South Fork Wind gets go ahead from D.C.
South Fork Wind, an up to 12 turbine offshore wind farm to be located 19 miles southeast of Block Island, and 35 miles east of Montauk Point, got its “Record of Decision” from the Bureau of Ocean Energy Management on November 24. The decision includes an environmental review and essentially means that the project has been approved, except for review and acceptance of a construction and operations plan that is expected to be approved in January.
The 12-turbine facility is expected to meet the energy demands of about 70,000 homes on Long Island with 130 megawatts and to employ 340 people. It is a joint
project between Orsted, the owner of the Block Island Wind Farm and Eversource. Operations are expected to begin at the end of 2023.
Construction is expected to start soon with the installation of an export cable that will come ashore in East Hampton, Long Island. Fabrication of an offshore substation that will be 60 feet tall and weigh 1,500 tons is in progress, with the work being performed by Kiewit Offshore Services, Ltd. Near Corpus Christie, Texas.
Orsted has been conducting fisheries monitoring and geotechnical surveys offshore for both South Fork Wind and Sunrise Wind, another joint project with Eversource, for some time. Most recently, the Commercial Fisheries Research Foundation of Rhode Island has been working with the fishing vessels Cailyn and Maren and More Misery conducting a pre-construction gillnet survey for skates, monkfish, and other species in the area of the South Fork Wind project.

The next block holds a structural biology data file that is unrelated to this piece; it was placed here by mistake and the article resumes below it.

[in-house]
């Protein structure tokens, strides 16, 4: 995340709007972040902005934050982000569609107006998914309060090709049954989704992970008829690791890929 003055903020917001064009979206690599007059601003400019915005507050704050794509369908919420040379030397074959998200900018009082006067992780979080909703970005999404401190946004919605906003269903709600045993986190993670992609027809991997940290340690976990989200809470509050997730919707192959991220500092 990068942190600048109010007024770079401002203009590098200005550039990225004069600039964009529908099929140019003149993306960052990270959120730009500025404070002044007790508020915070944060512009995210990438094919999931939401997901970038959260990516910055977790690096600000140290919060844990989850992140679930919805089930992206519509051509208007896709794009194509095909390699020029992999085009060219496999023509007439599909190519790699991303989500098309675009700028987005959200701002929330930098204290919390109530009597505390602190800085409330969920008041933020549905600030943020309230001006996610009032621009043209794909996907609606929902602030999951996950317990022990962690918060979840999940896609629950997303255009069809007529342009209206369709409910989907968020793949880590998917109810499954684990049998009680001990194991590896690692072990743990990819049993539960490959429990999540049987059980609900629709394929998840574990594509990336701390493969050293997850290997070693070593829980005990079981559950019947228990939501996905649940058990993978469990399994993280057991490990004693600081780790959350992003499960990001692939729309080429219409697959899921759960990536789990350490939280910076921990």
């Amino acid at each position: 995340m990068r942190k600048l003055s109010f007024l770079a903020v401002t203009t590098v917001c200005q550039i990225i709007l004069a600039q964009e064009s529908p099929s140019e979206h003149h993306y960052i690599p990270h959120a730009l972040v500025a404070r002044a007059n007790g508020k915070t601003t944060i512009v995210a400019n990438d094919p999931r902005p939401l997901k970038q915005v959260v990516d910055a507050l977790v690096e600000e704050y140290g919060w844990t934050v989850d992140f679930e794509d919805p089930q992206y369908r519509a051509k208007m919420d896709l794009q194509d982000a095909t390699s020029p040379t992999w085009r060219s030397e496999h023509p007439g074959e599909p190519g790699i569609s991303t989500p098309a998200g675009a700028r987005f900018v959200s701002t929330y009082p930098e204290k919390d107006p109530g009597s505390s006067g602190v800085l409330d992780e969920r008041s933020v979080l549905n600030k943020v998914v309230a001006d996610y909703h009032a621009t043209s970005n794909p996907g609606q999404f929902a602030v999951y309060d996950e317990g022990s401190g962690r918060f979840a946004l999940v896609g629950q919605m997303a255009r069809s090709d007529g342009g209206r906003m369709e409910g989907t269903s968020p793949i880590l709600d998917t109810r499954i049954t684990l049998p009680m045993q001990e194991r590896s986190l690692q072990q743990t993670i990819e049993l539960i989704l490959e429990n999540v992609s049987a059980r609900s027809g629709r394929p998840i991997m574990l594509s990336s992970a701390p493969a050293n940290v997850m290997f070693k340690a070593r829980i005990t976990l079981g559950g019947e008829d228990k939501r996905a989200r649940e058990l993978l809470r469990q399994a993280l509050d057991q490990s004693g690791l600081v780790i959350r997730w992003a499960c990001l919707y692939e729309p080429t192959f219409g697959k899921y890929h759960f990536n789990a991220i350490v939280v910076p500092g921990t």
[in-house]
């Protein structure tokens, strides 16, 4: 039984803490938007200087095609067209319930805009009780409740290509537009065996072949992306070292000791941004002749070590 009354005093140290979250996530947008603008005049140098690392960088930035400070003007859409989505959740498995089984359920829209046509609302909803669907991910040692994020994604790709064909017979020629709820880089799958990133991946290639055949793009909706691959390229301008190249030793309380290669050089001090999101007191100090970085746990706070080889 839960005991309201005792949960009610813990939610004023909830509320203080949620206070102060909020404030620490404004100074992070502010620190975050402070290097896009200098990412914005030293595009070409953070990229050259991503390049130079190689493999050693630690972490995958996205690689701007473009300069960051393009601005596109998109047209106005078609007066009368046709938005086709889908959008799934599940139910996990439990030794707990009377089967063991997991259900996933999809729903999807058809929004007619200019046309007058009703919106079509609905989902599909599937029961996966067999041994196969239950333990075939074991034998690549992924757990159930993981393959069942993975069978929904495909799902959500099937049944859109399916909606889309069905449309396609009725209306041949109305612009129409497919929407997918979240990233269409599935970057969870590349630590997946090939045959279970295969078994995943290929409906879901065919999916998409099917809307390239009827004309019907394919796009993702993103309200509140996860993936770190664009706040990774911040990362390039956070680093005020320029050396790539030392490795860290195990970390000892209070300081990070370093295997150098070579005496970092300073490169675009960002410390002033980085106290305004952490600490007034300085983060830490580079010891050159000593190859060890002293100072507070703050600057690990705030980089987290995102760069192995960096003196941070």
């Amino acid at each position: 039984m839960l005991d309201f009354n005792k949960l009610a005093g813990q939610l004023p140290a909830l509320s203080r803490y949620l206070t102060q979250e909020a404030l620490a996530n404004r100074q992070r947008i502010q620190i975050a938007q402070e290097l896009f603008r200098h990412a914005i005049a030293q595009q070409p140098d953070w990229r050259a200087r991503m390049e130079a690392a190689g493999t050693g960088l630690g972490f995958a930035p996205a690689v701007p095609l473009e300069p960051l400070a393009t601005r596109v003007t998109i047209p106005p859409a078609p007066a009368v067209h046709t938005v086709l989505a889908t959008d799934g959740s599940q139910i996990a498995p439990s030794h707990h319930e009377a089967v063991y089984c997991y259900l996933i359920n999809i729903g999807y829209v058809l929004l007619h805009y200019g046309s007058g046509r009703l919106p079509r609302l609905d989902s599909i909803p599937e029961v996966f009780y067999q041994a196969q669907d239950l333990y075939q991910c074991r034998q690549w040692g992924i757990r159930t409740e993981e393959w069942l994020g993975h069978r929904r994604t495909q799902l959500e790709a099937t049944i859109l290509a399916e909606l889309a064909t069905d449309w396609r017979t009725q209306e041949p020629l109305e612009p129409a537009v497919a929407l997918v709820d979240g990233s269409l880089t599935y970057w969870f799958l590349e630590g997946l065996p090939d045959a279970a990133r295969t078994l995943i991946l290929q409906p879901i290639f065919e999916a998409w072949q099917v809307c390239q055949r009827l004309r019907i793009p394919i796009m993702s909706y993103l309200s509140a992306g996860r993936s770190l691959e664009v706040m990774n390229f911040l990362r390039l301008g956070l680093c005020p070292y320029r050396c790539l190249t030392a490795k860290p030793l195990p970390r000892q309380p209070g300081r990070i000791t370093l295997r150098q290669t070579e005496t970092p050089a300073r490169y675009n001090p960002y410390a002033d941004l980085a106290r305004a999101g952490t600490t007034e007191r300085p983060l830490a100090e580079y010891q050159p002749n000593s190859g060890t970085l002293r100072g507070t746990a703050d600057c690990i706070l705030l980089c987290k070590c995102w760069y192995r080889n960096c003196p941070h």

While the project may be a first for New York, South Fork Wind is actually the second commercial-scale wind farm to gain approval and start construction. (The
Block Island Wind Farm, a demonstration project, is not considered “commercial.”) Vineyard Wind 1 received BOEM approval in July and just “broke ground” on November 18. Like South Fork, the first step in construction is the installation of the cables that will connect the offshore turbines with the mainland. For Vineyard Wind, the cables will come ashore at Covell’s Beach in Barnstable, Mass., on Cape Cod.
The Vineyard Wind project is larger than South Fork, with an expected generation of 800 megawatts of electricity annually from 62 turbines, enough to power 400,000 homes. It is owned by Copenhagen Infrastructure Partners and Avangrid Renewables, LLC.
Secretary of the Interior Deb Haaland, who attended the Vineyard Wind groundbreaking said: “The climate crisis demands our immediate action. That’s why the Bipartisan Infrastructure Law is such an historic and monumental moment in this nation’s efforts to protect our lands and waters. It recognizes that, in order to keep our planet livable for future generations, we must get to a net-zero economy and make robust investments in sustainable economies, clean energy, and climate resistance.”